The Social Network will undoubtedly be one of the biggest films of the year. How can it not be? After all, Facebook is arguably the greatest innovation of the past decade so certainly the film about its founder Mark Zuckerberg and the company’s tumultuous beginnings will attract audiences (although not at the rate people were expecting.)
Don’t let these initial box office returns deceive you though. Director David Fincher (Zodiac) and screenwriter Aaron Sorkin (The West Wing; Sports Night) have created a film that will sneak up on you much like the social networking website it is about.
We begin in a Boston bar. Mark Zuckerberg (Jesse Eisenberg) and his date Erica Albright (Rooney Mara, in a small but significant role) are discussing one of Harvard’s many elite clubs that Zuckerberg is obsessing over. After one insult too many (“You don’t need to study. You go to BU.” – a line that was great to hear uttered in a Boston movie theater), Erica dumps Zuckerberg. In the drunken night that follows, Zuckerberg posts defamatory comments about Erica on his Livejournal (it really is 2003!), hacks into the Harvard server, and creates the foundations for what will become Facebook.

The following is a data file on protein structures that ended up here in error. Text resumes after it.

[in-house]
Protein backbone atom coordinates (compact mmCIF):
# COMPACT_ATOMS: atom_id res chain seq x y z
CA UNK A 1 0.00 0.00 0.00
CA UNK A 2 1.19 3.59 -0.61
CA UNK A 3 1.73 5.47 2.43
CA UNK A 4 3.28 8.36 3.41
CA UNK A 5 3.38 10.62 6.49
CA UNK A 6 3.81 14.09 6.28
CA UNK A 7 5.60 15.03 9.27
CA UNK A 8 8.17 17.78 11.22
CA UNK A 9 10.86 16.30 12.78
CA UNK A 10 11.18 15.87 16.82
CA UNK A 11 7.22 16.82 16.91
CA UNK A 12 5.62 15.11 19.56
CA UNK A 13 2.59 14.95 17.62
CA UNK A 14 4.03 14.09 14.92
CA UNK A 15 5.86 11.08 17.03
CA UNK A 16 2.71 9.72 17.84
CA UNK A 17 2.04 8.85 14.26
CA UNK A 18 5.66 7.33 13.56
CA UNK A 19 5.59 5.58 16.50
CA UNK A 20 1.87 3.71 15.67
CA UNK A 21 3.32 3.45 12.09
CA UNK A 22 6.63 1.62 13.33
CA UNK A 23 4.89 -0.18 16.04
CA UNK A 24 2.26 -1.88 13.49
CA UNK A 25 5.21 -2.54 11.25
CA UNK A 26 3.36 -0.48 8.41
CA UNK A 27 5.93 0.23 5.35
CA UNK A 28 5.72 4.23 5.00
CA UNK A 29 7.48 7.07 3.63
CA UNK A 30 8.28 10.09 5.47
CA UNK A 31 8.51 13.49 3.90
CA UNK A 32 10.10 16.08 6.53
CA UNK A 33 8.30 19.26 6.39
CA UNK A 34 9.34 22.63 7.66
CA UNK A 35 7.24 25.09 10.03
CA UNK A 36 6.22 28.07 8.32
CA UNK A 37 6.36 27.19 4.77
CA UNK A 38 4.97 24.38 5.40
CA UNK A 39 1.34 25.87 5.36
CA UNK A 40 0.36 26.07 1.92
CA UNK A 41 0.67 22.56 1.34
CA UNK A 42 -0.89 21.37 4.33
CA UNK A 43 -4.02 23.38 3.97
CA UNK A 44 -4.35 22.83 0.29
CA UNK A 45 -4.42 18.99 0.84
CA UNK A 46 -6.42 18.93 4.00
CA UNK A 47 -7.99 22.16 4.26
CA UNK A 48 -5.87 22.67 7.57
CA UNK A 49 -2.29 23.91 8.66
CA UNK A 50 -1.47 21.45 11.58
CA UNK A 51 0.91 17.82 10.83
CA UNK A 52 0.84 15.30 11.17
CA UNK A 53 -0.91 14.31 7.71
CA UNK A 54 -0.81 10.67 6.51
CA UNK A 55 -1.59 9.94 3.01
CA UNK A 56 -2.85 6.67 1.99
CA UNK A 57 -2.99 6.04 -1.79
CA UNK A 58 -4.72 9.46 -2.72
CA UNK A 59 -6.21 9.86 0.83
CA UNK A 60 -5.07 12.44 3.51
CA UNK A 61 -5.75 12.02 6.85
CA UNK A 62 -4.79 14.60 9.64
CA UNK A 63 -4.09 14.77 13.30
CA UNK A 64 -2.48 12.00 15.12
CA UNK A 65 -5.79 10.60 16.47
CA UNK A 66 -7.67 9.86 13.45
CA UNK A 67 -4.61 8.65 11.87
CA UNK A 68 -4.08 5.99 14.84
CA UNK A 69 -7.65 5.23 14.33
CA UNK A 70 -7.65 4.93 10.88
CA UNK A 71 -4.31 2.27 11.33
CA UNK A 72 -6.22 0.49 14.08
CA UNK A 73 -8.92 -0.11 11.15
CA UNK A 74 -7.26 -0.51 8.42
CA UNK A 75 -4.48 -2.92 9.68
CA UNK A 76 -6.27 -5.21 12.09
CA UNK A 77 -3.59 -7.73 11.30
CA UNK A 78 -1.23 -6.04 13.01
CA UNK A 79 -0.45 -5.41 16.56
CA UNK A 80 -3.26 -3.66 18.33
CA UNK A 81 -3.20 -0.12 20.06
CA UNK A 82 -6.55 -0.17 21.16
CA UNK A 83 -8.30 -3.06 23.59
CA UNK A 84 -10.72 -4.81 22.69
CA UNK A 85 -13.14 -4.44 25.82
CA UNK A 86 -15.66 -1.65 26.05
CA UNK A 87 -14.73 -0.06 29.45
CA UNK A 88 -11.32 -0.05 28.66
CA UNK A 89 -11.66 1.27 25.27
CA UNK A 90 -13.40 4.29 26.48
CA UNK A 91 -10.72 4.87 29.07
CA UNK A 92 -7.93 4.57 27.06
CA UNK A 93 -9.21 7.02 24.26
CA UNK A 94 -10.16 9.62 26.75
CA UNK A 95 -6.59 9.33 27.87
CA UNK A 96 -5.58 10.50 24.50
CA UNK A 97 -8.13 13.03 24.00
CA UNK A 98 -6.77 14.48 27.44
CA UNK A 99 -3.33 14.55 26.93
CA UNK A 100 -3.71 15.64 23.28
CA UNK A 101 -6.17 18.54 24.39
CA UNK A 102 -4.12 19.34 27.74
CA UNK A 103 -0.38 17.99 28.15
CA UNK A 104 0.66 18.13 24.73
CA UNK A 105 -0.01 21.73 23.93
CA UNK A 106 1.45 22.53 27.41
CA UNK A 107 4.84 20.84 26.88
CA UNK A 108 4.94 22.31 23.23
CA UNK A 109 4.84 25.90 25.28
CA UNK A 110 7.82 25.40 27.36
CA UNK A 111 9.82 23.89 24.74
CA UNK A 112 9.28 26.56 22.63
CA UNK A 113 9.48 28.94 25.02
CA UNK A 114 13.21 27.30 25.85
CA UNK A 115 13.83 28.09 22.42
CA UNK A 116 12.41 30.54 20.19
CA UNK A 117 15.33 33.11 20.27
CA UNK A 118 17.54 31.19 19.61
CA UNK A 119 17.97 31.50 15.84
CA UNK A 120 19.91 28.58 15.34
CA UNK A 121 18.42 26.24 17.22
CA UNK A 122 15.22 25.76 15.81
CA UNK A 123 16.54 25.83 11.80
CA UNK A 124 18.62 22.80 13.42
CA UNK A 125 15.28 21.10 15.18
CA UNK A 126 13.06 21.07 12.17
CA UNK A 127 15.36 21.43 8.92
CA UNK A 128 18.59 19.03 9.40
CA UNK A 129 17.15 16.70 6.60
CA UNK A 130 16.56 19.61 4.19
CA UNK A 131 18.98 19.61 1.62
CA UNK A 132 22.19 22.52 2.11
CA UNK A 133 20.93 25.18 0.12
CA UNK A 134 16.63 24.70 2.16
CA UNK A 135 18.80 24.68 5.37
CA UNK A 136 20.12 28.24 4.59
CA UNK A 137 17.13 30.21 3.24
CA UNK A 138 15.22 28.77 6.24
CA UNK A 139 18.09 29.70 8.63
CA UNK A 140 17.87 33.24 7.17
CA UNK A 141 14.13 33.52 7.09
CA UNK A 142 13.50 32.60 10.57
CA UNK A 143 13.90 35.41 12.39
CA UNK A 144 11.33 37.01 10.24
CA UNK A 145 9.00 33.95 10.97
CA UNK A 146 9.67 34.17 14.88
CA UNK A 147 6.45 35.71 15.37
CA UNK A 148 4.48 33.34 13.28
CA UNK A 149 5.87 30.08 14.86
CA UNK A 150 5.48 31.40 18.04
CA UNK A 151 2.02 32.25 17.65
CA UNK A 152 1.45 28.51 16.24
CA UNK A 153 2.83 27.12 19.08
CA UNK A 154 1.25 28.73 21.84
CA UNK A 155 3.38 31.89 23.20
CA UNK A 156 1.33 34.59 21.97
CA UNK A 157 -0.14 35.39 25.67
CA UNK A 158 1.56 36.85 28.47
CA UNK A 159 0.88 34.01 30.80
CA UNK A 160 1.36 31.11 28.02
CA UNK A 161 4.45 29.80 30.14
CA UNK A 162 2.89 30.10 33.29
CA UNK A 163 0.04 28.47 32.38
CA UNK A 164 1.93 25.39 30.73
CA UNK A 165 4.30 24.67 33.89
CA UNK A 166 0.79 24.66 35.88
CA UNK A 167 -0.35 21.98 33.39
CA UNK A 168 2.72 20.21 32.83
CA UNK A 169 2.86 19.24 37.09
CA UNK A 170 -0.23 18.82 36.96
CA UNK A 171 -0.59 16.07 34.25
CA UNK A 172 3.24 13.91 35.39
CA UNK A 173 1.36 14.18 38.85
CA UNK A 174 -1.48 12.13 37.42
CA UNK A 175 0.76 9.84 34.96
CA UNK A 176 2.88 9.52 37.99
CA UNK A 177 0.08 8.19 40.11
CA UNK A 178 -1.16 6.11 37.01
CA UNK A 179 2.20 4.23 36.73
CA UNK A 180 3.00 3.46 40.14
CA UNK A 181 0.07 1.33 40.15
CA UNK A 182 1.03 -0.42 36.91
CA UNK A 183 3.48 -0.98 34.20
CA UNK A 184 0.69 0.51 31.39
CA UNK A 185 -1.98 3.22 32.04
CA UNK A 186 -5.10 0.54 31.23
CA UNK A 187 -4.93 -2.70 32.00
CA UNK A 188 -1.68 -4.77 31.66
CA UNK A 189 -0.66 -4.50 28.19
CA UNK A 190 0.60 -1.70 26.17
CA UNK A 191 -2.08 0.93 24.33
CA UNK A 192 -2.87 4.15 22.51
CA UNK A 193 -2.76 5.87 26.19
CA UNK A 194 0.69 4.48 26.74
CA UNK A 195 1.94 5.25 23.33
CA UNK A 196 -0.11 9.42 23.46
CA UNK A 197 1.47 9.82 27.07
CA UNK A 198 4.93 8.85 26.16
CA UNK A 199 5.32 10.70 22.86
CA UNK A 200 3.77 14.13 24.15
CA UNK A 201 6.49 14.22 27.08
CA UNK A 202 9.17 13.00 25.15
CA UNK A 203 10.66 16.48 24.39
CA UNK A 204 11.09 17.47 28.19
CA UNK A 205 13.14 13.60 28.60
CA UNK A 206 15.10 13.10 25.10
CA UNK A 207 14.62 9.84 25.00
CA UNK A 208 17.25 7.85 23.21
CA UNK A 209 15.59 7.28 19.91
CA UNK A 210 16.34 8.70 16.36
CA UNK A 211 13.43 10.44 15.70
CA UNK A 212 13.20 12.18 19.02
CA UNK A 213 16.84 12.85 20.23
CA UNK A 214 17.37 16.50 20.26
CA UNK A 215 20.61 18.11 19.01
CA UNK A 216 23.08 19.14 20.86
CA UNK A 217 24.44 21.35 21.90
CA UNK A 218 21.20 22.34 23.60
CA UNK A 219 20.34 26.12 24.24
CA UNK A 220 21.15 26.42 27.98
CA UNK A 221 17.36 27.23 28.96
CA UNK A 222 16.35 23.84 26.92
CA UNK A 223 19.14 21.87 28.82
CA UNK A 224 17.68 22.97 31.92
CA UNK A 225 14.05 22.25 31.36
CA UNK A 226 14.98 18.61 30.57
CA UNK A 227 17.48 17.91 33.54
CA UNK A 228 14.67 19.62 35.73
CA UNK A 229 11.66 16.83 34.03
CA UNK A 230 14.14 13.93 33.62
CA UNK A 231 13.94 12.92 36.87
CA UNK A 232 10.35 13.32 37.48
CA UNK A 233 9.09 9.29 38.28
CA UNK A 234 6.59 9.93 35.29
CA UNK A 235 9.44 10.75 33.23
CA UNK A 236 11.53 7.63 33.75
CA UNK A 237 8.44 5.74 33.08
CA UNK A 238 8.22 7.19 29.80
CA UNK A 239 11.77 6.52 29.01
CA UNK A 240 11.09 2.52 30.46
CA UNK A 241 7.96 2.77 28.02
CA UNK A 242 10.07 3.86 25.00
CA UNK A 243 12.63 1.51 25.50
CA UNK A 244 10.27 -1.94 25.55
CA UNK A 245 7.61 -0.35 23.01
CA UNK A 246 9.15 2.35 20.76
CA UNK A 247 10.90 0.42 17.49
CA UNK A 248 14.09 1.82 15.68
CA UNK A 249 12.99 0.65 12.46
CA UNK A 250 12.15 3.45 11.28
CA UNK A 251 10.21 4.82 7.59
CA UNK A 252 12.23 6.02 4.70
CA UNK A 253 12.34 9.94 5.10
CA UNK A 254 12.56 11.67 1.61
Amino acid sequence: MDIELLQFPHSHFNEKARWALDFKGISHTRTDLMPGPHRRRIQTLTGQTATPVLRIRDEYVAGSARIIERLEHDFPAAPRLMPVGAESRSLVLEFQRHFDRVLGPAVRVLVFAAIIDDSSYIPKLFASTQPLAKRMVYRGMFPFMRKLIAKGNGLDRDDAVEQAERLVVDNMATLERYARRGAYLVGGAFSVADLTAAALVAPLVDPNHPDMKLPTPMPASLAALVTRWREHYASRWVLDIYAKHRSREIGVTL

On his path to becoming the world’s youngest billionaire, Zuckerberg burns more than a few bridges. The film delves into two separate lawsuits brought against against Zuckerberg at roughly the same time, cross cutting between events that may or may not have transpired. The first lawsuit is by three Harvard students – twins Cameron snd Tyler Winklevoss (both played by Armie Hammer) and Divya Narendra (Max Minghella) – who claim Zuckerberg stole the idea from Facebook from them. The second lawsuit – and the real heart of the film – comes from Eduardo Saverin (Andrew Garfield), Facebook’s cofounder who was booted from the enterprise in favor of Napster creator Sean Parker (Justin Timeberlake, a casting choice I found to be ironic.)
You spend the entire film waiting for someone, anyone to bring Zuckerberg’s brash, often rude behavior, and frequent neglect for those closest to him to a crashing halt. When this happens, thanks to the harsh words of Erica Albright and Eduardo Saverin, The Social Network is at its best. This is a film bathing in exceptional dialogue if there ever was one. The credit for this can easily go to Sorkin, but in the hands of a director less than Fincher, the brilliance of the dialogue could easily be lost and misguided.
What The Social Network captures with its witty and often awe-inspiring dialogue is this questioning of what is a friend, a concept that Facebook has completely changed. Did Zuckerberg really create Facebook to get back at Harvard’s elite group to which the Winklevie belong? Did Zuckerberg really cross his best friend like that? Will Erica Albright accept Zuckerberg’s friend request as a sign of his personal redemption?
Because of the intentional voids left by the filmmakers, we are left to our own conclusions. Much like how we are left to design our own Facebook page, select the information we share on our profiles, and what we consider to be the difference a real friend and a Facebook friend.